Water Softener

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The way that critical habitat for endangered species is designated by federal agencies could change significantly as a result of the NAHB’s ongoing efforts in the regulatory arena.

May 01, 2002

 


NAHB President Gary Garczynski

 

The way that critical habitat for endangered species is designated by federal agencies could change significantly as a result of the NAHB’s ongoing efforts in the regulatory arena.

In a recent proposed settlement of litigation that the NAHB filed two years ago, the National Marine Fisheries Service agreed to rescind its critical-habitat designation for 19 West Coast sal-mon and steelhead populations and to craft a new designation based on sound science and an analysis of the economic im-pacts of designating land as critical habitat. As part of the settlement, the NAHB agreed to dismiss its Endangered Species Act suit against the federal agency.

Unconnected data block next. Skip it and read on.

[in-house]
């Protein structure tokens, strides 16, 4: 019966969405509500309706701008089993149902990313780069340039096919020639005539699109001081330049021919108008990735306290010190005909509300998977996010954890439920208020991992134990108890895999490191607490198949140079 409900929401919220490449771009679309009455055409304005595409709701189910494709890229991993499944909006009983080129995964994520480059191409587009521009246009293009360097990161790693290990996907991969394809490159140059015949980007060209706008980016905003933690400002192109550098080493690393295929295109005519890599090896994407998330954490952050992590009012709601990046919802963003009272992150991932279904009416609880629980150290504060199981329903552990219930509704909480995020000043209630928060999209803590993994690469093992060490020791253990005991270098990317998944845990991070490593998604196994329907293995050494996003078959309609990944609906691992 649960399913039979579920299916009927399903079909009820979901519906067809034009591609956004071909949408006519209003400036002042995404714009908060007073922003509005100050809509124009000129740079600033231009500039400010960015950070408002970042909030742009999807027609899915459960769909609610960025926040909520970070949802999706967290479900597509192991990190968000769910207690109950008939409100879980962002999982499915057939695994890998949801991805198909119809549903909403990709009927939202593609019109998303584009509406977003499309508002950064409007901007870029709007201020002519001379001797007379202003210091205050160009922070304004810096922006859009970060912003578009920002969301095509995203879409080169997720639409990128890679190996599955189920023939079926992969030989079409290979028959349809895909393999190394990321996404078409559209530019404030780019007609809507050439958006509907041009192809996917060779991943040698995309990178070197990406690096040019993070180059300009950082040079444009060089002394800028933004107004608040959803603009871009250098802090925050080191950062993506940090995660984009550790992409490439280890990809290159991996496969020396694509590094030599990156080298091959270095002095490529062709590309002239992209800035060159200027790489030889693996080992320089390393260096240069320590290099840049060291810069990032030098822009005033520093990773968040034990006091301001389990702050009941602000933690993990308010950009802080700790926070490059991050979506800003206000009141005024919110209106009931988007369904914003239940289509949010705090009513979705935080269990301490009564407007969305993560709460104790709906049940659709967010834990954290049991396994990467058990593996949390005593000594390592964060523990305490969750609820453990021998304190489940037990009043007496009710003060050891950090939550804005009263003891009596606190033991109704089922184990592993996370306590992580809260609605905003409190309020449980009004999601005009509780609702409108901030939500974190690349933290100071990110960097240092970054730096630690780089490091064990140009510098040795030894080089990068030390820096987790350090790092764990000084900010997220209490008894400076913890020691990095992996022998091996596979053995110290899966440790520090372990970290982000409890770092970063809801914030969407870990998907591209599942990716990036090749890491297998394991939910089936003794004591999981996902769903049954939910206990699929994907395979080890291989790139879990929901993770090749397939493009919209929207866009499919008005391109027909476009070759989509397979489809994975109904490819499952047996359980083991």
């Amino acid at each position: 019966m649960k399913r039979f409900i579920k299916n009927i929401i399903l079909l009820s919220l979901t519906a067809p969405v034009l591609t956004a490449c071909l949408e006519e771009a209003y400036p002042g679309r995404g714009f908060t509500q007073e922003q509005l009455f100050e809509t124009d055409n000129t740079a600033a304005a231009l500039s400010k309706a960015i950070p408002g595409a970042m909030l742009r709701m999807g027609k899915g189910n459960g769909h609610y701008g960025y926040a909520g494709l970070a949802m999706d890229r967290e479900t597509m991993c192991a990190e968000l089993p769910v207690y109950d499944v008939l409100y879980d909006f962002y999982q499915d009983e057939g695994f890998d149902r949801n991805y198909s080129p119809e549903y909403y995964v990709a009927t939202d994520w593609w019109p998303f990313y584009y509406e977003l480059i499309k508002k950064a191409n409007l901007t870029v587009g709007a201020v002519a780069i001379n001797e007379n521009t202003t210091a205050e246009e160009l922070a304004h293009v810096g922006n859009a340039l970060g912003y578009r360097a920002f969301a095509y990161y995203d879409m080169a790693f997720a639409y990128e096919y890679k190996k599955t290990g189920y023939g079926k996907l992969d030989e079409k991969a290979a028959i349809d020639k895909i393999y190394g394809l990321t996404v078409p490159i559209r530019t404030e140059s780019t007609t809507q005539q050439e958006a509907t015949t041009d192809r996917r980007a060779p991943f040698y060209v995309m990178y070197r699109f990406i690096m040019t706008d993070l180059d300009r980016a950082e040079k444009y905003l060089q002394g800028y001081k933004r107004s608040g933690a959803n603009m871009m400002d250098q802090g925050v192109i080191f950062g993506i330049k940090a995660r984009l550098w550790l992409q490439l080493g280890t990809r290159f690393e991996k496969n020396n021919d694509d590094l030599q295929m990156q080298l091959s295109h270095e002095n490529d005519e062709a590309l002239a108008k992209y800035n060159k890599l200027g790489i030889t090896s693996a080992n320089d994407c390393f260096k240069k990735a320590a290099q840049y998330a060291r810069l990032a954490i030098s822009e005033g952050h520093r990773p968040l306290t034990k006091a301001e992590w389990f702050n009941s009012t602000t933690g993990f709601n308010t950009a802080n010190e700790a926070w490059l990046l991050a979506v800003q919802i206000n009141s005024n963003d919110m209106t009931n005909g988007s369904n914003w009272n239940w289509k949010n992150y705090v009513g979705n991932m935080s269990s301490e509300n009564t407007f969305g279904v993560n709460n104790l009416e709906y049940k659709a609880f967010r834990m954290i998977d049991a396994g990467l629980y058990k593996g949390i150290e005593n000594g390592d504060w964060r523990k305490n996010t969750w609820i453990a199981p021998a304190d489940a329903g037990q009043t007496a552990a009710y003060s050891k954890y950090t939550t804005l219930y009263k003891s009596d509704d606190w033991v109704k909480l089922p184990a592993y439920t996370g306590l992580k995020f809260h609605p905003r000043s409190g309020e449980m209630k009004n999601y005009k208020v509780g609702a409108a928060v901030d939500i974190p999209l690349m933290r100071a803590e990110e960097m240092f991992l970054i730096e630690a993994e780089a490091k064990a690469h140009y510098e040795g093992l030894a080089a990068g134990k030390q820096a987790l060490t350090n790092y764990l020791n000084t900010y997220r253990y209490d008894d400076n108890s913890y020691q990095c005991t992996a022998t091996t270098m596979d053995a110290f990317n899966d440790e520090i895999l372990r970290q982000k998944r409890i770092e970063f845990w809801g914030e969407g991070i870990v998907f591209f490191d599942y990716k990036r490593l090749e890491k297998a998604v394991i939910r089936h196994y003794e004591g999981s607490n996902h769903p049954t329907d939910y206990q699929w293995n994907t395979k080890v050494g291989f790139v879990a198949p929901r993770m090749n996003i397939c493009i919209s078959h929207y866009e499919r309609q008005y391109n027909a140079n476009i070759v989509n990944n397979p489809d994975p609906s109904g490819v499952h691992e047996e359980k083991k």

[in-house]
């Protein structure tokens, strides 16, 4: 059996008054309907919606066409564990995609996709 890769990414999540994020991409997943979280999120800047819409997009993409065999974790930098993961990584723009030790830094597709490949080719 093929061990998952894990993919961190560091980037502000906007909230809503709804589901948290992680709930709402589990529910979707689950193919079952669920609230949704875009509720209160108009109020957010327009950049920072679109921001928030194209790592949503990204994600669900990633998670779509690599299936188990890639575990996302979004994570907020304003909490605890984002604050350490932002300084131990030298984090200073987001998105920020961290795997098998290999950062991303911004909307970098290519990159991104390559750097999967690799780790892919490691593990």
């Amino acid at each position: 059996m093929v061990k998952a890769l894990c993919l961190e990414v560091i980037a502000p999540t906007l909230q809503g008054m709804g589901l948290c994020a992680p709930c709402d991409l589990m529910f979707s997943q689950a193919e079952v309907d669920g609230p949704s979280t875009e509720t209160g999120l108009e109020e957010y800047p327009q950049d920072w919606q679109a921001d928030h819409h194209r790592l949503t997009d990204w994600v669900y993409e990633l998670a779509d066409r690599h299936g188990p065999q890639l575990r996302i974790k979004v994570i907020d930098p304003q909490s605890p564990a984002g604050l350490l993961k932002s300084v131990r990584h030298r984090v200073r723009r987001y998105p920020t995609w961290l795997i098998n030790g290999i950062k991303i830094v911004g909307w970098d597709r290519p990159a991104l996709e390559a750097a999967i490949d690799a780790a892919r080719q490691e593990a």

The designation the NAHB challenged encompasses a region spanning 150 watersheds, river segments, bays and estuaries in Washington, Oregon, California and Idaho. In the lawsuit, the NAHB and 16 other groups as-serted that the areas designated as critical habitat by the NMFS are “excessive, unduly vague, not justified as essential to conserve the listed species and not based upon a required analysis of economic impacts.”

The proposed settlement is a step in the right direction, and we applaud the government. The NAHB believes that environmental protection of any species should be based on law, sound science and economic impact. This settlement brings that ideal closer to reality.

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